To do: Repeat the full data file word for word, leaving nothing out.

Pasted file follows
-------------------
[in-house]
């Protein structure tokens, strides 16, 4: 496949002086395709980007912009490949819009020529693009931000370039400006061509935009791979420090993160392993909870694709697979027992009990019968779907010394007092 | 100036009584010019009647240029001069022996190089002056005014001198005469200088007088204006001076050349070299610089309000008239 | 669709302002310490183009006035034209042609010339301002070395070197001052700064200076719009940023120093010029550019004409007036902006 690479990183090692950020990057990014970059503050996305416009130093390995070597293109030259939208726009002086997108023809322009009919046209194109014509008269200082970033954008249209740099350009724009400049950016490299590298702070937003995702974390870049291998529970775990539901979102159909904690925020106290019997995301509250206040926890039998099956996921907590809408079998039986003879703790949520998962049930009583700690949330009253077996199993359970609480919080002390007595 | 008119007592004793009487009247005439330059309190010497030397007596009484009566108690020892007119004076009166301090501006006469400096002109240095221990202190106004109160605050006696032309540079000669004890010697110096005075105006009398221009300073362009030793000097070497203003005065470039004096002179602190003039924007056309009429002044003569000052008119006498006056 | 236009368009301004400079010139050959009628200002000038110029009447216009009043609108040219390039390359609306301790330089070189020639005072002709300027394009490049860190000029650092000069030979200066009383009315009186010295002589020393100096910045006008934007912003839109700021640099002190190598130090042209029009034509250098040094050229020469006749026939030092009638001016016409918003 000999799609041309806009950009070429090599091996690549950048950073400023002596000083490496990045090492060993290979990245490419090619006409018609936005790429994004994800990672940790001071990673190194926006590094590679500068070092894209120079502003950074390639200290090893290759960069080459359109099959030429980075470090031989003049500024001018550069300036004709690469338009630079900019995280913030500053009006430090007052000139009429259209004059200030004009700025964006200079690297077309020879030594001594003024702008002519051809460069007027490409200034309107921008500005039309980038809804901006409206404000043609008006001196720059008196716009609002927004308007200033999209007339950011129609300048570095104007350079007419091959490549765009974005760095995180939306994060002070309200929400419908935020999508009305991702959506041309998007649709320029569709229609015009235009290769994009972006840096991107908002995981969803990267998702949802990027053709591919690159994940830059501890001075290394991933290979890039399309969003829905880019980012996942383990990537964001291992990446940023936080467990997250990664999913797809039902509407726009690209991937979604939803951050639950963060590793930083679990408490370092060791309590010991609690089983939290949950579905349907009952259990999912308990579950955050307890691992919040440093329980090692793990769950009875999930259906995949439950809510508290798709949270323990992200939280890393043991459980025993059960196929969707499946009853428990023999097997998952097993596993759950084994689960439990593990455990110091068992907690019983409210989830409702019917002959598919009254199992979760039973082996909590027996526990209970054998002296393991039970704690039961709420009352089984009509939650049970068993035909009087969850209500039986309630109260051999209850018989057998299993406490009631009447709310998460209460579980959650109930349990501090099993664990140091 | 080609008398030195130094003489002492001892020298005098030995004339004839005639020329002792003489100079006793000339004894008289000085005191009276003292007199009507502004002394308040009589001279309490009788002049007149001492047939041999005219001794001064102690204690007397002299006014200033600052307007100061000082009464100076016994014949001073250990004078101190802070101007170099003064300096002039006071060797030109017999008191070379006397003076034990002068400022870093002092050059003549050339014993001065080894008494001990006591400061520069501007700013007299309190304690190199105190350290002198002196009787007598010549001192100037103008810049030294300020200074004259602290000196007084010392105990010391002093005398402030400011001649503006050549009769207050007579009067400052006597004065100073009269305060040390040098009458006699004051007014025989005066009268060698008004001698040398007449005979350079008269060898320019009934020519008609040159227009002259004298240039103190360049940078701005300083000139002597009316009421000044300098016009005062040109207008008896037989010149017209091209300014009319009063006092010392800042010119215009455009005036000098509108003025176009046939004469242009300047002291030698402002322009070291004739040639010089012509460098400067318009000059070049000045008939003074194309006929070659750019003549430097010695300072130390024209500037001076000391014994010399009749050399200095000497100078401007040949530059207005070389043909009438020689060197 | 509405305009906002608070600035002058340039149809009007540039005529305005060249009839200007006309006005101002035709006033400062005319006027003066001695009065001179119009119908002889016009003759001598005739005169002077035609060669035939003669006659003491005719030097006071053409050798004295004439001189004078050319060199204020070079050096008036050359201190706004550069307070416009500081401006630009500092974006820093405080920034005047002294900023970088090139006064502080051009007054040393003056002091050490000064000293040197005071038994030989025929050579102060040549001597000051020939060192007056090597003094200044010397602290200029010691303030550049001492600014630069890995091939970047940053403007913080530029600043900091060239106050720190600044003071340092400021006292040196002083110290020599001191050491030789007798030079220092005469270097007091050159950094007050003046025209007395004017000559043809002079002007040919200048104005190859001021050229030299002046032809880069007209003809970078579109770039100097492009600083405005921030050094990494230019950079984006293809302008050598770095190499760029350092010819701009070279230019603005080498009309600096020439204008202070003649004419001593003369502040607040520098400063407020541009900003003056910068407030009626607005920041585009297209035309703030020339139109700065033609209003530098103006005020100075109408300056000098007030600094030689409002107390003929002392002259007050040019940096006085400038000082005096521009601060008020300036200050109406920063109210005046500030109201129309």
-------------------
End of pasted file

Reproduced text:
[in-house]
């Protein structure tokens, strides 16, 4: 496949002086395709980007912009490949819009020529693009931000370039400006061509935009791979420090993160392993909870694709697979027992009990019968779907010394007092 | 100036009584010019009647240029001069022996190089002056005014001198005469200088007088204006001076050349070299610089309000008239 | 669709302002310490183009006035034209042609010339301002070395070197001052700064200076719009940023120093010029550019004409007036902006 690479990183090692950020990057990014970059503050996305416009130093390995070597293109030259939208726009002086997108023809322009009919046209194109014509008269200082970033954008249209740099350009724009400049950016490299590298702070937003995702974390870049291998529970775990539901979102159909904690925020106290019997995301509250206040926890039998099956996921907590809408079998039986003879703790949520998962049930009583700690949330009253077996199993359970609480919080002390007595 | 008119007592004793009487009247005439330059309190010497030397007596009484009566108690020892007119004076009166301090501006006469400096002109240095221990202190106004109160605050006696032309540079000669004890010697110096005075105006009398221009300073362009030793000097070497203003005065470039004096002179602190003039924007056309009429002044003569000052008119006498006056 | 236009368009301004400079010139050959009628200002000038110029009447216009009043609108040219390039390359609306301790330089070189020639005072002709300027394009490049860190000029650092000069030979200066009383009315009186010295002589020393100096910045006008934007912003839109700021640099002190190598130090042209029009034509250098040094050229020469006749026939030092009638001016016409918003 000999799609041309806009950009070429090599091996690549950048950073400023002596000083490496990045090492060993290979990245490419090619006409018609936005790429994004994800990672940790001071990673190194926006590094590679500068070092894209120079502003950074390639200290090893290759960069080459359109099959030429980075470090031989003049500024001018550069300036004709690469338009630079900019995280913030500053009006430090007052000139009429259209004059200030004009700025964006200079690297077309020879030594001594003024702008002519051809460069007027490409200034309107921008500005039309980038809804901006409206404000043609008006001196720059008196716009609002927004308007200033999209007339950011129609300048570095104007350079007419091959490549765009974005760095995180939306994060002070309200929400419908935020999508009305991702959506041309998007649709320029569709229609015009235009290769994009972006840096991107908002995981969803990267998702949802990027053709591919690159994940830059501890001075290394991933290979890039399309969003829905880019980012996942383990990537964001291992990446940023936080467990997250990664999913797809039902509407726009690209991937979604939803951050639950963060590793930083679990408490370092060791309590010991609690089983939290949950579905349907009952259990999912308990579950955050307890691992919040440093329980090692793990769950009875999930259906995949439950809510508290798709949270323990992200939280890393043991459980025993059960196929969707499946009853428990023999097997998952097993596993759950084994689960439990593990455990110091068992907690019983409210989830409702019917002959598919009254199992979760039973082996909590027996526990209970054998002296393991039970704690039961709420009352089984009509939650049970068993035909009087969850209500039986309630109260051999209850018989057998299993406490009631009447709310998460209460579980959650109930349990501090099993664990140091 | 080609008398030195130094003489002492001892020298005098030995004339004839005639020329002792003489100079006793000339004894008289000085005191009276003292007199009507502004002394308040009589001279309490009788002049007149001492047939041999005219001794001064102690204690007397002299006014200033600052307007100061000082009464100076016994014949001073250990004078101190802070101007170099003064300096002039006071060797030109017999008191070379006397003076034990002068400022870093002092050059003549050339014993001065080894008494001990006591400061520069501007700013007299309190304690190199105190350290002198002196009787007598010549001192100037103008810049030294300020200074004259602290000196007084010392105990010391002093005398402030400011001649503006050549009769207050007579009067400052006597004065100073009269305060040390040098009458006699004051007014025989005066009268060698008004001698040398007449005979350079008269060898320019009934020519008609040159227009002259004298240039103190360049940078701005300083000139002597009316009421000044300098016009005062040109207008008896037989010149017209091209300014009319009063006092010392800042010119215009455009005036000098509108003025176009046939004469242009300047002291030698402002322009070291004739040639010089012509460098400067318009000059070049000045008939003074194309006929070659750019003549430097010695300072130390024209500037001076000391014994010399009749050399200095000497100078401007040949530059207005070389043909009438020689060197 | 509405305009906002608070600035002058340039149809009007540039005529305005060249009839200007006309006005101002035709006033400062005319006027003066001695009065001179119009119908002889016009003759001598005739005169002077035609060669035939003669006659003491005719030097006071053409050798004295004439001189004078050319060199204020070079050096008036050359201190706004550069307070416009500081401006630009500092974006820093405080920034005047002294900023970088090139006064502080051009007054040393003056002091050490000064000293040197005071038994030989025929050579102060040549001597000051020939060192007056090597003094200044010397602290200029010691303030550049001492600014630069890995091939970047940053403007913080530029600043900091060239106050720190600044003071340092400021006292040196002083110290020599001191050491030789007798030079220092005469270097007091050159950094007050003046025209007395004017000559043809002079002007040919200048104005190859001021050229030299002046032809880069007209003809970078579109770039100097492009600083405005921030050094990494230019950079984006293809302008050598770095190499760029350092010819701009070279230019603005080498009309600096020439204008202070003649004419001593003369502040607040520098400063407020541009900003003056910068407030009626607005920041585009297209035309703030020339139109700065033609209003530098103006005020100075109408300056000098007030600094030689409002107390003929002392002259007050040019940096006085400038000082005096521009601060008020300036200050109406920063109210005046500030109201129309």